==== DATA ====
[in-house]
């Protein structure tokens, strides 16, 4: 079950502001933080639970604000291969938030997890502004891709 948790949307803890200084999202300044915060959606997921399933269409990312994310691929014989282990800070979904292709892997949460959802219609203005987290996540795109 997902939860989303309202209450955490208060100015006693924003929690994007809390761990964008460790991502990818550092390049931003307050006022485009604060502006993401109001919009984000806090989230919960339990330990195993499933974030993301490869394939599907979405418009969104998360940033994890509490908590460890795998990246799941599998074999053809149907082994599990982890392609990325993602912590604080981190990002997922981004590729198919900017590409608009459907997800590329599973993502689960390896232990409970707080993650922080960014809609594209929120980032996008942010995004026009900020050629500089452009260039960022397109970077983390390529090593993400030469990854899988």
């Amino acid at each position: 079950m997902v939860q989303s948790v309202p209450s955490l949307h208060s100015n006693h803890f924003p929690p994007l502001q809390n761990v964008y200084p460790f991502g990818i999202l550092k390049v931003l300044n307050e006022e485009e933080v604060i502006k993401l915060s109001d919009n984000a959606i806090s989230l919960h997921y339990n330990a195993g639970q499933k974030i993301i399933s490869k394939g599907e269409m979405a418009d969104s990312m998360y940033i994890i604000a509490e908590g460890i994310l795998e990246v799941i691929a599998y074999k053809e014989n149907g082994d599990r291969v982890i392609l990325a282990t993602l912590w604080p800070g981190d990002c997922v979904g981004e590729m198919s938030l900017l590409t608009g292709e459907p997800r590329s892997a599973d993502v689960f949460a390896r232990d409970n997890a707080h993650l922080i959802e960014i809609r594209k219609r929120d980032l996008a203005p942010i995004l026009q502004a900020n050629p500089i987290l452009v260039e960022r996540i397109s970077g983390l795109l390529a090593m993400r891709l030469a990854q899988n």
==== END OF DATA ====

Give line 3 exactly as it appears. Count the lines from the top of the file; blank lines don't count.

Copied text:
């Amino acid at each position: 079950m997902v939860q989303s948790v309202p209450s955490l949307h208060s100015n006693h803890f924003p929690p994007l502001q809390n761990v964008y200084p460790f991502g990818i999202l550092k390049v931003l300044n307050e006022e485009e933080v604060i502006k993401l915060s109001d919009n984000a959606i806090s989230l919960h997921y339990n330990a195993g639970q499933k974030i993301i399933s490869k394939g599907e269409m979405a418009d969104s990312m998360y940033i994890i604000a509490e908590g460890i994310l795998e990246v799941i691929a599998y074999k053809e014989n149907g082994d599990r291969v982890i392609l990325a282990t993602l912590w604080p800070g981190d990002c997922v979904g981004e590729m198919s938030l900017l590409t608009g292709e459907p997800r590329s892997a599973d993502v689960f949460a390896r232990d409970n997890a707080h993650l922080i959802e960014i809609r594209k219609r929120d980032l996008a203005p942010i995004l026009q502004a900020n050629p500089i987290l452009v260039e960022r996540i397109s970077g983390l795109l390529a090593m993400r891709l030469a990854q899988n």